By Professor Donald Rothwell
The ongoing disputes between the Philippines and China in the South China Sea are about to reach a critical point. In January 2013 the Philippines activated procedures under Article 287 and Annex VII of the 1982 UN Convention on the Law of the Sea (UNCLOS) over a dispute about the validity of China’s ‘nine-dash line’ in the South China Sea. The Philippines contests the validity of this line and any attempts by China to assert sovereignty or sovereign rights over islands and other maritime features found within this area.
But will China accept the Annex VII Arbitral Tribunal’s jurisdiction to hear and determine the Philippines’ claim?
In 2006 China made a Declaration under Article 298 of UNCLOS indicating that it did not accept certain compulsory dispute resolution procedures under Part XV of the convention, including disputes with respect to ‘historic bays or titles’. This raises issues as to whether elements of China’s disputes with the Philippines in the South China Sea would fall within this exception. It is currently unclear precisely what the historic titles that China asserts in the South China Sea are.
On 19 February 2013 China also indicated that it would not participate in the Annex VII Arbitral Tribunal proceedings. China further reiterated its position on 1 August 2013 when it submitted a note verbale to the Permanent Court of Arbitration at The Hague, which is the registry for the proceedings, indicating that ‘it does not accept the arbitration initiated by the Philippines’ and that it will not be participating in the proceedings.
The Philippines filed its written pleadings via a memorial on 30 March 2014. On 3 June 2014 the Arbitral Tribunal fixed 15 December 2014 as the date for China to submit its counter-memorial in response to the Philippines’ memorial. To date, as China has formally indicated that it will not participate in the proceedings, all current indicators are that China will not submit its counter-memorial on 15 December.
Still, Annex VII of UNCLOS contains procedures whereby if one of the parties chooses to not participate in the proceedings, an Arbitral Tribunal can be constituted and hear the application even in the case of a default appearance. In that scenario, the Tribunal would need to determine that it possesses jurisdiction over the dispute and that the Philippines claim is ‘well founded’ in both fact and law.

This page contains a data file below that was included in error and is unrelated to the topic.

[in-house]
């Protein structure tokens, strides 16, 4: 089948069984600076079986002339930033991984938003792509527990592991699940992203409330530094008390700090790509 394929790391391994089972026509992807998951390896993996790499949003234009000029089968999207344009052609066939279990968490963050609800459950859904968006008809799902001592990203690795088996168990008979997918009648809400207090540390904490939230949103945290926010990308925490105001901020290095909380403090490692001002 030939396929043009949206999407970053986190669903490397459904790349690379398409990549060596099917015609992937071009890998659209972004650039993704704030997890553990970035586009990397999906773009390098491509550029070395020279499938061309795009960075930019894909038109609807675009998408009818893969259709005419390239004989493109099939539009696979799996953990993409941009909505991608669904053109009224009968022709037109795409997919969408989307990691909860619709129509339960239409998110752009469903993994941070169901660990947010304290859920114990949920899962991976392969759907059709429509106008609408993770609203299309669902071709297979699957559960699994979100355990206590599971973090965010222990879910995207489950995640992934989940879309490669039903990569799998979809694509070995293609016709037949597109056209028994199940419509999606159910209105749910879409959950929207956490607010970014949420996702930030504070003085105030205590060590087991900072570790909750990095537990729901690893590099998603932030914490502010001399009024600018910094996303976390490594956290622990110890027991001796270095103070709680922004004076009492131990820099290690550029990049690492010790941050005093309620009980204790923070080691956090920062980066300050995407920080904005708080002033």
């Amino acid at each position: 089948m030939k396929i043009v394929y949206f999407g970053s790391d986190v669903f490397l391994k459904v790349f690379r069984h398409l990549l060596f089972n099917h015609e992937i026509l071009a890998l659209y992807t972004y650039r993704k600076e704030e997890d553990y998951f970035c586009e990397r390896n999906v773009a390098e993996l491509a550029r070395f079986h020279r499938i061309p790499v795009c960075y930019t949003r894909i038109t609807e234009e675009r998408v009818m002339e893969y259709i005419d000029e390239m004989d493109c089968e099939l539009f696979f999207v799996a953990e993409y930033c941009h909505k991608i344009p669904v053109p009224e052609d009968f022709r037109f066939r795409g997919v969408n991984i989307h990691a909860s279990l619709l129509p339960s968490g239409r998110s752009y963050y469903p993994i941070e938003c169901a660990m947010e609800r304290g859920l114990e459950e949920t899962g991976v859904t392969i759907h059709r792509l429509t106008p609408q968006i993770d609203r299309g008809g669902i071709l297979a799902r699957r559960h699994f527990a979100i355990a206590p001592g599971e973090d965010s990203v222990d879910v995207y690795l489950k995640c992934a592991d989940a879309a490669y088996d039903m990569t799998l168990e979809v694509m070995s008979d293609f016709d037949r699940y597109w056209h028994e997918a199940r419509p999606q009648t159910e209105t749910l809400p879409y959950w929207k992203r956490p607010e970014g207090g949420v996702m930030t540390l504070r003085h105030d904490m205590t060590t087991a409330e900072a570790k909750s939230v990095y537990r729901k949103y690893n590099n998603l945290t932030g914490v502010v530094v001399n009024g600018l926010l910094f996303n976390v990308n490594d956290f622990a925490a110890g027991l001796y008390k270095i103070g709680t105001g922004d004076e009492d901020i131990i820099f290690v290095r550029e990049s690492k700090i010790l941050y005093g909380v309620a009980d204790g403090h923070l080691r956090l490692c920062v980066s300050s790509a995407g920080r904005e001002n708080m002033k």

Yet, while 15 December 2014 will be a critical date in the proceedings, it does not represent a ‘last chance’ for China to engage in the proceedings. Additional procedures will take place. Given the issues raised by the Philippines application, China’s Article 298 Declaration and the real potential of China’s default of appearance, the Tribunal may request that the Philippines make additional submissions on matters that go to jurisdiction. The Tribunal may also seek further written clarification from the Philippines and request additional submissions with respect to matters arising from its 30 March Memorial.
These additional procedures may take some time and oral proceedings would certainly not occur until mid 2015. During this time China would always have the option of agreeing to participate in the proceedings. Even in the case that China did not make an appearance, consistent with Article 9 of Annex VII of UNCLOS, the Tribunal will need to rule that the claim is within its jurisdiction and well founded in ‘fact and law’. If the Tribunal did so rule, the Philippine’s claim could fall at that hurdle and the proceedings would be brought to an end.
China’s President Xi Jinping has recently called for greater emphasis on cooperation and diplomacy in China’s foreign policy. This position aligns with a more moderate position on China–Philippines bilateral relations advanced during the November APEC meeting in Beijing. If the Philippines and China remain unable to settle their South China Sea disputes in the short term, there is every likelihood that the Philippines will keep the Arbitration on track.
This will in turn throw the spotlight upon China. Is it prepared to engage in formal dispute resolution processes? Acceptance by China of the Annex VII UNCLOS arbitration process will result in a loss of control as the dispute is handed over to third parties and, as with all forms of international litigation, there is the risk of a Chinese loss.
On the other hand, by continually refusing to engage in the process, China runs the risk of appearing unwilling to be part of the global oceans order. China has been placing increasing significance on the global order of the oceans, including navigational freedoms. China also actively negotiated the global order of oceans during the 1970s and Beijing accepted when it became an original party to UNCLOS in 1996. Beijing will need to carefully assess how it ultimately deals with its South China Sea dispute with the Philippines and what the broader implications of its decision will be.
Donald R. Rothwell is Professor of International Law and Deputy Dean at the ANU College of Law, the Australian National University. This article originally appeared in the East Asia Forum